HOW TO: ADDRESSING INVITATIONS

Addressing Invitations

Now that you are engaged, it's time to invite all of your family and friends to the biggest party of your life! But before you start making your master list, there are a few things to note about wedding invitation wording such as etiquette, titles and formatting. Luckily, we have compiled a quick and easy breakdown for you to follow. 

 

MARRIED COUPLE

This is the most traditional format when addressing invitations, and you can include both names if you prefer. 

MR. AND MRS. LUKE BRIDGES

MR. LUKE AND MRS. SHARON BRIDGES

 

MARRIED COUPLE WITH DIFFERENT LAST NAMES

In this situation, address the person you are closest with first. If you know each person as well as the other, alphabetical order will suffice.

MR. JAMES HARRISON AND MRS. EVELYN SMITH (vice versa)

MR. HARRISON AND MRS. SMITH

 

UNMARRIED COUPLE LIVING TOGETHER

This will follow the same principle as a married couple with separate last names. 

MR. PETER BROOKS AND MRS. LUCY SIMM (vice versa)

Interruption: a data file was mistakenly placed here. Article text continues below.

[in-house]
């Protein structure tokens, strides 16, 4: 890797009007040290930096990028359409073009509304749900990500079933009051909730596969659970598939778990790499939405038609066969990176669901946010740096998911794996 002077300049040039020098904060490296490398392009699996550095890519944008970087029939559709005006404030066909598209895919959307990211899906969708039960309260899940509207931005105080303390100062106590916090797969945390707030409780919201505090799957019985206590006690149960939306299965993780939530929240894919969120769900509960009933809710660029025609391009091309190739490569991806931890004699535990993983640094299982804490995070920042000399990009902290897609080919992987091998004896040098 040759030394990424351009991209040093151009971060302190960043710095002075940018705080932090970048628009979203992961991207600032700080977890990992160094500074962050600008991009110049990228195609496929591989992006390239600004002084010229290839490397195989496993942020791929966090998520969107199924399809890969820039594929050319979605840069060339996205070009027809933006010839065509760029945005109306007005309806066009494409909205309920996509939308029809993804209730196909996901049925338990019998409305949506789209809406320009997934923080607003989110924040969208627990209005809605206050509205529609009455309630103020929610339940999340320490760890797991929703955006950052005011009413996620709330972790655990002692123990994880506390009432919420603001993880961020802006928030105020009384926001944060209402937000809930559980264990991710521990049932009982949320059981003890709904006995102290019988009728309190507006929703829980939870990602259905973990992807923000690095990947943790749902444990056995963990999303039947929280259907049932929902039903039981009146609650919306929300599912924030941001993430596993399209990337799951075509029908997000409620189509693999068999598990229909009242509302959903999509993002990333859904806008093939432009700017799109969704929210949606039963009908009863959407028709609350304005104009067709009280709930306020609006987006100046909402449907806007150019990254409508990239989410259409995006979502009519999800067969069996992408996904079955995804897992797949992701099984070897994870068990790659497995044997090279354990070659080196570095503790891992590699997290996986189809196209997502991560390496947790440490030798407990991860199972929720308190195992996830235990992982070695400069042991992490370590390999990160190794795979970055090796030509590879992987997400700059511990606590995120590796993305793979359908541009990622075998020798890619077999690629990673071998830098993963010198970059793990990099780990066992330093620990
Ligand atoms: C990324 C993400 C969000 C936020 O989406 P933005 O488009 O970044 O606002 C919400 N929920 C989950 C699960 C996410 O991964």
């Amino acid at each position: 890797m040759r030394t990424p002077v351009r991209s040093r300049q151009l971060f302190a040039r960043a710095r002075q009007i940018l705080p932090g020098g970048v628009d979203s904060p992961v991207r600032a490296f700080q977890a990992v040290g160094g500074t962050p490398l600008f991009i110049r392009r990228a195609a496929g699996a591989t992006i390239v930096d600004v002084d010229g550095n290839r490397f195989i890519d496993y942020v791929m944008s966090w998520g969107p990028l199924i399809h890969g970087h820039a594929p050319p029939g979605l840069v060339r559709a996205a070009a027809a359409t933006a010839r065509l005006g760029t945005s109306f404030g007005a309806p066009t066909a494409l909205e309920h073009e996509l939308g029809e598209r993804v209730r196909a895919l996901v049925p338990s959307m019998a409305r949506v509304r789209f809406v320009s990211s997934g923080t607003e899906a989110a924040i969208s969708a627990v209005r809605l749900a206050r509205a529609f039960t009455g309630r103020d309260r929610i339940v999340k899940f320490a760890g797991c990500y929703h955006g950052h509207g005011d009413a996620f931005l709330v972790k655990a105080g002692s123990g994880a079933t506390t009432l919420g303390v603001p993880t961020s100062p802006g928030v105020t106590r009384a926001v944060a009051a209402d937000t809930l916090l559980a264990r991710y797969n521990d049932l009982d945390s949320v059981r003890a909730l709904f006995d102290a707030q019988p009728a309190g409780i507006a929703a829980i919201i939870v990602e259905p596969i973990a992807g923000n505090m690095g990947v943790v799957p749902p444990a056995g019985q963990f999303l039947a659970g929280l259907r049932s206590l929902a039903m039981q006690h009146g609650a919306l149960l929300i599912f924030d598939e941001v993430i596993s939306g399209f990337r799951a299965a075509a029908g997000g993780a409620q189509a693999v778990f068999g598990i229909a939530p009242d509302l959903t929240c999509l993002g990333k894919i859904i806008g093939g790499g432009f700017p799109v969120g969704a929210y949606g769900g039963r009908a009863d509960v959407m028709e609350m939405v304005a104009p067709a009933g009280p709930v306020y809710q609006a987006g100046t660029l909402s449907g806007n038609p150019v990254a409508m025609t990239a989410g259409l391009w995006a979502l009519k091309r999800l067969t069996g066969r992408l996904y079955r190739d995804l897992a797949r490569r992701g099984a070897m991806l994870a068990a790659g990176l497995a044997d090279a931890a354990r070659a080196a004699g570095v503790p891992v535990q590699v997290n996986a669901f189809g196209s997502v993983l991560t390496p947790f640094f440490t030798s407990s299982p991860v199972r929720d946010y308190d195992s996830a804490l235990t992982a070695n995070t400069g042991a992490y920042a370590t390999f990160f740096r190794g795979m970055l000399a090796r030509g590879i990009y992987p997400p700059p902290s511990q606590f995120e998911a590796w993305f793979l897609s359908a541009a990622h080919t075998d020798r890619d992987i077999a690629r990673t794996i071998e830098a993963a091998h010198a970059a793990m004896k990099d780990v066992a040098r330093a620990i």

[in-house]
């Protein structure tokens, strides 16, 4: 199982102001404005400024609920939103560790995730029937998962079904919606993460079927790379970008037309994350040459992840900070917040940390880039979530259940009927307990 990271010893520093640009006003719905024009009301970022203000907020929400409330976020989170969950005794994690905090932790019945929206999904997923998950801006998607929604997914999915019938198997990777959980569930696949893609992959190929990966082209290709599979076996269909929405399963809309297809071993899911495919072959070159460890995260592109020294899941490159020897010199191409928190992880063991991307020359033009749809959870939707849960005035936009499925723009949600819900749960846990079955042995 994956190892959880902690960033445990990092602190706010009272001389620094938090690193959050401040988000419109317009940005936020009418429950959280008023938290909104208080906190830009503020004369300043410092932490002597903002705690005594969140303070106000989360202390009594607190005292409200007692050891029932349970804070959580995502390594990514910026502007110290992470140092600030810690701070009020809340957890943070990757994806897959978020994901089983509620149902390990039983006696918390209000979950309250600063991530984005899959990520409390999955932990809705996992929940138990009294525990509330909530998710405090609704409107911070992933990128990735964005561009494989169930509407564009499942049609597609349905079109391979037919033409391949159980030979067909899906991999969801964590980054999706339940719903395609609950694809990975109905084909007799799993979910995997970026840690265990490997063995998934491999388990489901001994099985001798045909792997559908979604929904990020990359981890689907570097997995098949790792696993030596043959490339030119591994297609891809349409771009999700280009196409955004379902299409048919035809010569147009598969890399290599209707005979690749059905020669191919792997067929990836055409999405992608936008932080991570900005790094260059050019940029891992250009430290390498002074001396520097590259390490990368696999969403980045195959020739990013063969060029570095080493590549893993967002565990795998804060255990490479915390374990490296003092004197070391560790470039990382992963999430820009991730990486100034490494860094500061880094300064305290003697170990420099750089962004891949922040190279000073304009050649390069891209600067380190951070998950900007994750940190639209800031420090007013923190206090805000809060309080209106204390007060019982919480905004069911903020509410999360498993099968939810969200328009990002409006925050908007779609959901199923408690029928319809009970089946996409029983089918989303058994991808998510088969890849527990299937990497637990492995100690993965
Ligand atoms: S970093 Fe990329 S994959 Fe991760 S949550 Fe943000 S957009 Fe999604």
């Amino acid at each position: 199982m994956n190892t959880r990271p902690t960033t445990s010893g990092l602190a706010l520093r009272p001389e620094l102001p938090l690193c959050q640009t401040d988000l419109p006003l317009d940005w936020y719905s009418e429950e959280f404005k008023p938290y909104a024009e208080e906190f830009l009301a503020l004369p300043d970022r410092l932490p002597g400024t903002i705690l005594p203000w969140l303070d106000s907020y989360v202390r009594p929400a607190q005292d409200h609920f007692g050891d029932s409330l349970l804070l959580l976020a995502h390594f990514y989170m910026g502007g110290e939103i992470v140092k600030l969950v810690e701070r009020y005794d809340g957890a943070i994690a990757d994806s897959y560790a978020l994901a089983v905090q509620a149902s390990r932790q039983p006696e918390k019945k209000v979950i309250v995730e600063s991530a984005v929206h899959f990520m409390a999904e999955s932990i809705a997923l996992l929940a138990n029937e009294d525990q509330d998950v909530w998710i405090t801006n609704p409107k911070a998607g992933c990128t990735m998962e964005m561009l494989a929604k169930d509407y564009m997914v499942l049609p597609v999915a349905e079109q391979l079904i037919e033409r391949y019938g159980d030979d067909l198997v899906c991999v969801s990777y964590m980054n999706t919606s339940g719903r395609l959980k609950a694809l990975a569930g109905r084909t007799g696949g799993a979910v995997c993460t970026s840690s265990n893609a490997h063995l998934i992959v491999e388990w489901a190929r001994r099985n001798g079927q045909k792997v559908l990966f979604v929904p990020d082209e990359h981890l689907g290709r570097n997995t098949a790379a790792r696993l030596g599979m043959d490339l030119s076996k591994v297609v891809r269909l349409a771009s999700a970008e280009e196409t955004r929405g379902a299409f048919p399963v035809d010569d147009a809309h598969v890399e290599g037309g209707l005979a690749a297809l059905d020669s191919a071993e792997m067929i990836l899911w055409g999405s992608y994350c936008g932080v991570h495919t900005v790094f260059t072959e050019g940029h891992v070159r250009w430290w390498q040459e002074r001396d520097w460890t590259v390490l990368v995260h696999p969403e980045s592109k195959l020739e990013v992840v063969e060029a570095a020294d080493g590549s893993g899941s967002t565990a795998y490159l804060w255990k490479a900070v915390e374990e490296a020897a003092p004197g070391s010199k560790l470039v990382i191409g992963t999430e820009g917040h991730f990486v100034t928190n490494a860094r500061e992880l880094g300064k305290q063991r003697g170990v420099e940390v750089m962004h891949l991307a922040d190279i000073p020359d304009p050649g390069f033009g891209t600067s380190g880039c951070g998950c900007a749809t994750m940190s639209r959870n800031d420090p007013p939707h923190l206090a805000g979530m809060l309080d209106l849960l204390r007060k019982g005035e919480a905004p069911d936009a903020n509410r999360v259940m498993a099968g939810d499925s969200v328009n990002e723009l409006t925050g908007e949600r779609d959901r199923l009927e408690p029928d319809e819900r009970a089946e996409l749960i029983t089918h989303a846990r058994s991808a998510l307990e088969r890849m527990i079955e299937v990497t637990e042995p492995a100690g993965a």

MR. BROOKS AND MRS. SIMM

 

DISTINGUISHED TITLES

If an individual has a distinguished title, place their name first. If the wife has a distinguished title, you will address her name depending on whether or not she uses her maiden name professionally.
 

DR. SHANNON JOHNSON AND MR. RICHARD THOMPSON

DR. JOHNSON AND MR. THOMPSON

DR. AND MR. THOMPSON

 

DR. RICHARD THOMPSON AND DR. SHANNON JOHNSON (multiple titles)

 

THE DOCTORS BARNES (multiple titles, same surname)

 

THE HONORABLE GOVERNOR OF OHIO BENJAMIN WRIGHT

 

COLONEL MARK FRANKLIN, U.S. ARMY

 

CHILDREN AND FAMILIES

Children are usually only addressed by their first name on the inner envelope of their parents invitation. 

THE THORNE FAMILY (outer envelope)

CHARLES, MARGOT, ZACK, JORDAN, MISS JANICE (inner envelope)